An end of life doula shares how to talk to a loved one about their wishes, so you can help them plan to pass away at home.

Accessing palliative care at home will allow your loved one to spend what precious time is left in an environment that’s full of memories. If you’re wondering whether this is the right option for a friend or family member of yours, it is important to talk about this sensitive topic, even though this can be emotionally difficult.

That is because 70% of Australians wish to die at home. However, the Grattan Institute found that due to a lack of advance planning, only 14% of people actually pass away in their own home.

So to help you feel comfortable talking about death with your loved ones, we asked to end of life doula, Jacqui Williams, for her advice. Jacqui is based in Brisbane and has worked alongside some of our palliative care CAREGivers to help people plan for what’s ahead, break down any of their fears around death and express their wishes.

Once you can have conversations about your loved one’s wishes, you will feel more confident to plan care in accordance with their preferences. That’s why this post has two parts to it: the first outlines how to discuss death and the second brings in practical planning advice.


How to handle difficult conversations about death

As an end of life doula, Jacqui supports people to have a positive death. This is an emerging role in Australia that offers emotional support for people with a life-limiting condition as well as their loved ones.

“What we do does not replace or duplicate the role of the health professional or a carer,” Jacqui says. “So you’ve got generalist health professionals out there and you’ve got specialists in palliative care. What I do complements those roles.”

Whether she is working with someone in the final stage of their life or a person who is proactively planning ahead, Jacqui starts with this question: What does a good death look like to you?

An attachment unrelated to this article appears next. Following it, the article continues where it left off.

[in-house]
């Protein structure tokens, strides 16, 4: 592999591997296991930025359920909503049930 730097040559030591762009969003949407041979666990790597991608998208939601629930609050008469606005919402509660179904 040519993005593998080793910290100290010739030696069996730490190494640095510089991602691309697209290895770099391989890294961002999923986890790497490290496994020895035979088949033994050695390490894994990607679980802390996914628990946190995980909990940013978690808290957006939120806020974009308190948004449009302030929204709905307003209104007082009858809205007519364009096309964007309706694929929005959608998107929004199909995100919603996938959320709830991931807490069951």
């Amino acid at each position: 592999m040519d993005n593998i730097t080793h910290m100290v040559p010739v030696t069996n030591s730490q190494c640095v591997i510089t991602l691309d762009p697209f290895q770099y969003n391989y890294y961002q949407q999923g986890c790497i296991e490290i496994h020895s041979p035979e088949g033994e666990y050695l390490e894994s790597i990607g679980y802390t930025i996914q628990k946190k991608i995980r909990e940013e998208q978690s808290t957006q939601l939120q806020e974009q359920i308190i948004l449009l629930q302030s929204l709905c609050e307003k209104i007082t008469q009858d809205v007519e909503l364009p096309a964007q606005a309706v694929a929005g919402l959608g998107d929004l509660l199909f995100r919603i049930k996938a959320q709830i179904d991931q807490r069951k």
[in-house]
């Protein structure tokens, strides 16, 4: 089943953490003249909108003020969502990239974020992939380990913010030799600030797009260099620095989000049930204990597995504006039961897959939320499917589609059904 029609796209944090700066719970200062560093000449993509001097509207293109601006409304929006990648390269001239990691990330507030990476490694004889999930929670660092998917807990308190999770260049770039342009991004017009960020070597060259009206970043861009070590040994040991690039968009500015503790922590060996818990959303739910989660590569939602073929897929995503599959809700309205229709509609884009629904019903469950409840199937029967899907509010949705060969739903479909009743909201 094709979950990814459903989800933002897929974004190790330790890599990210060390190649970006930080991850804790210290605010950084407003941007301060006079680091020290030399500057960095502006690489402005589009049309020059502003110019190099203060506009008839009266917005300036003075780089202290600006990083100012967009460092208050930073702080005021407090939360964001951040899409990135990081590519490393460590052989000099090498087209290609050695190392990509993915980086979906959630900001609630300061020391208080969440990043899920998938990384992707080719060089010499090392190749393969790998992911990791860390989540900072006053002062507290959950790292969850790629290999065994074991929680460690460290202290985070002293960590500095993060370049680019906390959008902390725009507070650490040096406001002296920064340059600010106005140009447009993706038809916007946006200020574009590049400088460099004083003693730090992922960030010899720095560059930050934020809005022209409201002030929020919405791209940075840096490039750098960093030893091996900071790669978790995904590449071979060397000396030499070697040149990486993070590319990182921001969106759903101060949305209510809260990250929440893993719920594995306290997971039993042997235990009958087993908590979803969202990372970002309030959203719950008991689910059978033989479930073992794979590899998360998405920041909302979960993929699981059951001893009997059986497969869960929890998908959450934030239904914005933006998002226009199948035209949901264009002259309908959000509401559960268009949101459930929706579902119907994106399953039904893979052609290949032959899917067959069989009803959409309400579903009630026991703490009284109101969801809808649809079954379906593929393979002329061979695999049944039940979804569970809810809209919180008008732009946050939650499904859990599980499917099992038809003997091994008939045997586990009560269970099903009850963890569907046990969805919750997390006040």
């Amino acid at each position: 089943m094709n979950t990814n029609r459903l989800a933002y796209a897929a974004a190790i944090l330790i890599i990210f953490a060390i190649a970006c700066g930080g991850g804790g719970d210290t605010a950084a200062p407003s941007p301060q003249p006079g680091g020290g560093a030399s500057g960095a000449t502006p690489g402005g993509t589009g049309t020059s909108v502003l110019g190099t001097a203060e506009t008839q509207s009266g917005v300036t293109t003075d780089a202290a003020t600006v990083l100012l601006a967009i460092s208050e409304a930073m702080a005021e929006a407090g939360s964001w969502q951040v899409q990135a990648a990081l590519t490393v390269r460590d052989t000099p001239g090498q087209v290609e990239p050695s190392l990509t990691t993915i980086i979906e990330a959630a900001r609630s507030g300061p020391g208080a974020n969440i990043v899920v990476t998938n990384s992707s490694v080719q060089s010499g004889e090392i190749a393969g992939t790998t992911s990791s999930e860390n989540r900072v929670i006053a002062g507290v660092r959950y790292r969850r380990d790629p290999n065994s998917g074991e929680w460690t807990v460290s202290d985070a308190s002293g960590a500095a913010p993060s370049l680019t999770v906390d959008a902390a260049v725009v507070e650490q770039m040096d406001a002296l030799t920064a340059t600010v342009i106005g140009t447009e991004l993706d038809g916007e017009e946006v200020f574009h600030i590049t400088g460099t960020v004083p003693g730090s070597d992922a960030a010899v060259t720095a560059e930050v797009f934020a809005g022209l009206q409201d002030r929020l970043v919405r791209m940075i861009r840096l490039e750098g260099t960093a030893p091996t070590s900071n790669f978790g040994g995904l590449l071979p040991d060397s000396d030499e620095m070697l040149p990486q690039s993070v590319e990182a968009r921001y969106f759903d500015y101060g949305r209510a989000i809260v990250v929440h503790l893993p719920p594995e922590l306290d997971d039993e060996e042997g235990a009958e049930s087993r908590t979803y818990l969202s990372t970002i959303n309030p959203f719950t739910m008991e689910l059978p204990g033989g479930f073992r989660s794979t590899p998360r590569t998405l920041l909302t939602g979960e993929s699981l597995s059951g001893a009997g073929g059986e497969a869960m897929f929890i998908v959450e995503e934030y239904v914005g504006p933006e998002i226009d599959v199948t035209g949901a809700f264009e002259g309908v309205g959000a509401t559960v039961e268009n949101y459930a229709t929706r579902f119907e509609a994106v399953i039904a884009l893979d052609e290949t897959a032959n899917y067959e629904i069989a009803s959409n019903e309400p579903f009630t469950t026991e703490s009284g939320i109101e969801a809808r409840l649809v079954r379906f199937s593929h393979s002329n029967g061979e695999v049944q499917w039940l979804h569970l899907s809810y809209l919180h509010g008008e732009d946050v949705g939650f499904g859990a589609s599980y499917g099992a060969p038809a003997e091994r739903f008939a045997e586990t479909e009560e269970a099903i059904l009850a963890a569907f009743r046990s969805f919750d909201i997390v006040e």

She says this is the first step in planning – and you don’t have to be working with a doula to discuss this question with a loved one. Many people haven’t thought about death in this way, and Jacqui emphasises that it’s okay if your loved one needs time to answer it.

She also offers the following advice for moving through these conversations

Talking to a loved one about their wishes

The first step is to check in and ask how they’re going. Things you can explore include:

  • What have they been told to expect?
  • What’s most important to them?
  • What fears or concerns do they have?
  • What medical treatments and interventions do/don’t they want?
  • Where do they want to spend their last months or days?
  • Do they have an Advanced Care Directive?


Through these conversations, you can explore your loved one’s expectations and empower them to make their own choices. This will ensure you can honour their wishes, even if you don’t personally agree with them. Jacqui explains that these conversations can take many different directions.

Some common themes that may arise include:

  • A desire to make decisions based on quality of life rather than quantity of life.
  • Some people will want to know what’s ahead, while others wont.
  • A bucket list that hasn’t been spoken about before.
  • Sadness at the thought of missing out on a significant life event, such as a wedding or birth of a child.